Huron Rising- Reimagine our Future identified a housing shortage in Huron through a housing study. The demand for housing is outpacing construction making housing rehab a necessity for future economic development. Low-income and very low-income minorities, immigrants, refugees, elderly or disabled often don’t have the funds needed to repair homes resulting in the number of dilapidated houses continuing to grow. They will focus on rehab activities for existing housing stock and the needs of the community.

Central South Dakota

South Dakota Discovery Center (Pierre): $20,000

The South Dakota Discovery Center’s Workforce Development project addresses barriers that rural and tribal students face accessing STEM (science, technology, engineering, and Mathematics) education. This project will provide 6th through 12th graders with access to diverse, authentic career exploration experiences.

Western South Dakota

Ecotone Foundation, Inc. (Spearfish): $19,750

Ecotone Foundation was founded in 2016 and is organized to develop and provide education, research, and community programs around local food, specialty crops and natural building. They will hold community meetings throughout the next 18 months and start a conversation with farmers, ranchers, and like-minded supporters around the topic of Agritourism to better offer local food, local stay and local experiences to tourists visiting the region.

West Dakota Regional Water (western South Dakota): $20,000

Before the most recent renewal of their Future Use Water Permit from the Missouri River, the West Dakota Water Development District commissioned the South Dakota School of Mines to study the need for additional water supply in western Pennington County. The conclusion of the study was “a strong need for new sources of water within the study area exists. Local entities with a stake in water security should pool their resources to ensure that they are proactive in securing future sources of water”. Preliminary work is already underway, and this grant will lend support to those efforts.

Youth & Family Services, Inc. (Rapid City): $20,000

In a concerted effort to reach underperforming adolescents in school, members of the Rapid City Alliance for Early Adolescence representing out-of-school time service providers and Rapid City Area Schools began investigating social emotional learning and aligning curriculum between the schools and out-of-school time providers. This grant award will support broadening understanding of social emotional learning among all middle school youth service providers in Rapid City.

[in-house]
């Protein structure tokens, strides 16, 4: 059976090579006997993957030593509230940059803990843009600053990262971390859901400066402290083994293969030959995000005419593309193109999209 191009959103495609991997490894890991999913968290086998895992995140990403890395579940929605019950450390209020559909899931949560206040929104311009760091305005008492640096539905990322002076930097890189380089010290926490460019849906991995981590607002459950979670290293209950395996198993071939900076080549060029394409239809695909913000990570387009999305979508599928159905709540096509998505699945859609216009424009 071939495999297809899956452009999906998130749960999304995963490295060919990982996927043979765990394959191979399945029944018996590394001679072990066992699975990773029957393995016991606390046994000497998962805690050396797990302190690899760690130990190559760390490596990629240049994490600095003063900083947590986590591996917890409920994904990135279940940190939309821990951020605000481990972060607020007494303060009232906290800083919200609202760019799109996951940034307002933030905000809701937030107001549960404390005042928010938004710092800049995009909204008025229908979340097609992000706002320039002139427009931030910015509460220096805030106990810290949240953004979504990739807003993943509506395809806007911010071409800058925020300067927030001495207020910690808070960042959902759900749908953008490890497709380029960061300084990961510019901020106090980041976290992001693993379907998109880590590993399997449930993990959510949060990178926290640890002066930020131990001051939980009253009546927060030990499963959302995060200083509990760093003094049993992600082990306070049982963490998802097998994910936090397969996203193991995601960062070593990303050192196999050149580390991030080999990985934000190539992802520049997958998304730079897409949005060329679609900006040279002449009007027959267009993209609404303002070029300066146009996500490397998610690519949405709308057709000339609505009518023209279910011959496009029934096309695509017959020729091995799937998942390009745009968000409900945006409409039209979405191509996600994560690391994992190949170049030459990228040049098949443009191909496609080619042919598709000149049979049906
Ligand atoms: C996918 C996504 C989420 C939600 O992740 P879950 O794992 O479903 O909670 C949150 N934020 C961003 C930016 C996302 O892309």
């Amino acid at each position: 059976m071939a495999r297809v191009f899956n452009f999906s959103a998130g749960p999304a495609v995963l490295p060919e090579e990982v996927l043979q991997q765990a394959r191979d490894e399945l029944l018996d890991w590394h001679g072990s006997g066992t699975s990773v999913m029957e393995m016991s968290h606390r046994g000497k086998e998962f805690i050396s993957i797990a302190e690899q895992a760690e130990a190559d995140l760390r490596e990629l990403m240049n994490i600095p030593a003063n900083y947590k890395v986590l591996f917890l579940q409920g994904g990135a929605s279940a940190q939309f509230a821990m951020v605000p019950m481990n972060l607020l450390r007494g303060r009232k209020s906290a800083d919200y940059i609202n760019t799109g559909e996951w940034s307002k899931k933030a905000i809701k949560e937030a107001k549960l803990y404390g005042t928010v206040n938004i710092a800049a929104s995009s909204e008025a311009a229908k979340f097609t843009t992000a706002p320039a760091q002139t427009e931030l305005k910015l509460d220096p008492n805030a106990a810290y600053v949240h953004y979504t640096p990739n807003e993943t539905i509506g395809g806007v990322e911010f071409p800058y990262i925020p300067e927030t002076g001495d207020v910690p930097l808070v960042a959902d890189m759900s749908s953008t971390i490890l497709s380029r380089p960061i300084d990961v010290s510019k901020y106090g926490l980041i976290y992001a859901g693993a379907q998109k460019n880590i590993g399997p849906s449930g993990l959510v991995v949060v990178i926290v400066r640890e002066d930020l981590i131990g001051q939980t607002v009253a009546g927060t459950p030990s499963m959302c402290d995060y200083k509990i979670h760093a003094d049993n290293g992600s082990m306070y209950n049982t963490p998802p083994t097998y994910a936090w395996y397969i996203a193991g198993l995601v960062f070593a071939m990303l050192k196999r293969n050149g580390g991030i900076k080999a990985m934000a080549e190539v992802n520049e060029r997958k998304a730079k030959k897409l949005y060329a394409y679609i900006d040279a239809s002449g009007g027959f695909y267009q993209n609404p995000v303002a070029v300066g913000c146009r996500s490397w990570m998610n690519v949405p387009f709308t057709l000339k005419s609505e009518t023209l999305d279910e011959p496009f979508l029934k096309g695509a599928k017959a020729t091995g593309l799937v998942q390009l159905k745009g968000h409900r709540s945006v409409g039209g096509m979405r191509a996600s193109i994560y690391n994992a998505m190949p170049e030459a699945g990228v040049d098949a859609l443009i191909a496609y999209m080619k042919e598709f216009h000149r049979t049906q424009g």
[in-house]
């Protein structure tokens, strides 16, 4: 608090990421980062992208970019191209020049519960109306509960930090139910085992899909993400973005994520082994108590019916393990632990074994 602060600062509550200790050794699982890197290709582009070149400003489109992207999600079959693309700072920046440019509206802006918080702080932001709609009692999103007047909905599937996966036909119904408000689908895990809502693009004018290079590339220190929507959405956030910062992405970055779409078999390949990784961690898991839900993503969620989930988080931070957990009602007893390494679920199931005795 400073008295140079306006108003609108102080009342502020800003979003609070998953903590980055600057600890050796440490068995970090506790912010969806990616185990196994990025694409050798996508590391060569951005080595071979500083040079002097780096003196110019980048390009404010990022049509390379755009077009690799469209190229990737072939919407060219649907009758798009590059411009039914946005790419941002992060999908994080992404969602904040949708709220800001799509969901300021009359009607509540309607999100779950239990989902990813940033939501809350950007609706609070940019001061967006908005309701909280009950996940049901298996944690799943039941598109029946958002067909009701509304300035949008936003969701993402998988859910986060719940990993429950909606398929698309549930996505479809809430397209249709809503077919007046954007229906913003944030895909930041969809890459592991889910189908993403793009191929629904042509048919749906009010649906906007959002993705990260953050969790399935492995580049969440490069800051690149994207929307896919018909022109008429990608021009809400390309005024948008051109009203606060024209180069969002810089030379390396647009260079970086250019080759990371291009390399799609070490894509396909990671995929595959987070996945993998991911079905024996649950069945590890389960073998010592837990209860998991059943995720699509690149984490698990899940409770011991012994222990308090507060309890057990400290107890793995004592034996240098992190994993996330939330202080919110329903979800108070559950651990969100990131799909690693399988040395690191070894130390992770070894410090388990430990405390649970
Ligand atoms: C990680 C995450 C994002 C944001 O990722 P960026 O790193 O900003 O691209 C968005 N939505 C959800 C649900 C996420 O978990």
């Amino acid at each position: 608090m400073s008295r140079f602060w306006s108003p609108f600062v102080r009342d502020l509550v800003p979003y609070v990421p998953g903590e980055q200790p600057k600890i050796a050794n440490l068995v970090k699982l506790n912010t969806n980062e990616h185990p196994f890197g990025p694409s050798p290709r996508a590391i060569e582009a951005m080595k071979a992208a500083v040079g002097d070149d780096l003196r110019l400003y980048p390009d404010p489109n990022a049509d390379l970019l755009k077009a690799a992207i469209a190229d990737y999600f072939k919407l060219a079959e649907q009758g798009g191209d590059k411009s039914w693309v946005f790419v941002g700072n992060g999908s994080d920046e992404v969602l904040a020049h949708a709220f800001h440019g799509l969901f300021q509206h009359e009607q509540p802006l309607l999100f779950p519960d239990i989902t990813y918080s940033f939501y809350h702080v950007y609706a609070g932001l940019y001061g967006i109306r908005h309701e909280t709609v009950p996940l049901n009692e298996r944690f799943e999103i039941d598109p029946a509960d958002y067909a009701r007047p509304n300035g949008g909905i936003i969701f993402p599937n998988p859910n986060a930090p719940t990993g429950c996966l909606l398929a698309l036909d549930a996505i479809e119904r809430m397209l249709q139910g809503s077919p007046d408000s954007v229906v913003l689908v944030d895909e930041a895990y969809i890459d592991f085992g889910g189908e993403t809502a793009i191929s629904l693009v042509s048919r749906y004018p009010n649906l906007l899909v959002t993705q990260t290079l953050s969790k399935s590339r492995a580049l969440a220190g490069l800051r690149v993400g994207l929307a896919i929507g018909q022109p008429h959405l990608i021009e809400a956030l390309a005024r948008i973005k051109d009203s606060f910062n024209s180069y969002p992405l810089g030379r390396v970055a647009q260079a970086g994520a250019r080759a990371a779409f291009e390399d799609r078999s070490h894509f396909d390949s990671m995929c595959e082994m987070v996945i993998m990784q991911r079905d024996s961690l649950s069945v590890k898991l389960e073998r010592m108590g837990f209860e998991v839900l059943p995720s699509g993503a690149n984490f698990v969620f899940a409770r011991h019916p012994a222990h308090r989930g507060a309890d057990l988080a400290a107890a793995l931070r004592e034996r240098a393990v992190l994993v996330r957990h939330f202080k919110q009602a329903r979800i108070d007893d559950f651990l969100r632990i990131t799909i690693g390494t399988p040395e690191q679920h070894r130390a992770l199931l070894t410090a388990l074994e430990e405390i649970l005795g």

Round 1 - 2021


Alzheimer’s Association South Dakota Chapter (Statewide): $10,000

In South Dakota, more than 18,000 people are living with Alzheimer’s. This project will work to ensure that rural South Dakotans are connected to the same resources for Alzheimer’s as their urban counterparts. The focus will begin with 50 or more rural counties and tribal areas in our state where dementia services and resources are most limited. The Alzheimer’s Association is working in partnership with the South Dakota Department of Human Services, the South Dakota Department of Veterans Affairs and AARP to bolster this initiative.

Center for Rural Affairs (Statewide): $15,000

Many South Dakotans still lack broadband access, despite it being a critical component of modern-day life. Targeted engagement to underserved, rural communities is the prime focus of this project. Expansion of grassroots outreach, engagement with economic and community development groups, identification of tools and training to improve digital literacy and capabilities are all key objectives included in this process.

Lutheran Social Services of South Dakota (Statewide): $20,000

With this project, Lutheran Social Services is seeking to improve their agency and staff’s capacity to work toward racial equity by increasing their ability to acknowledge and address racial and cultural differences, acknowledge racism and discrimination in society and advocate for remedies to social injustices.

NAMI South Dakota (Statewide): $20,000

Funds will support development of an online survey to determine topics, information and education needed when there is a request for a virtual mental health presentation. An online tracking tool will also be developed to measure presentation impact and determine trends. Data will be recorded allowing for strategic development and marketing of additional topics of interest to clients.

Survivors Joining for Hope, Inc. (Statewide): $10,000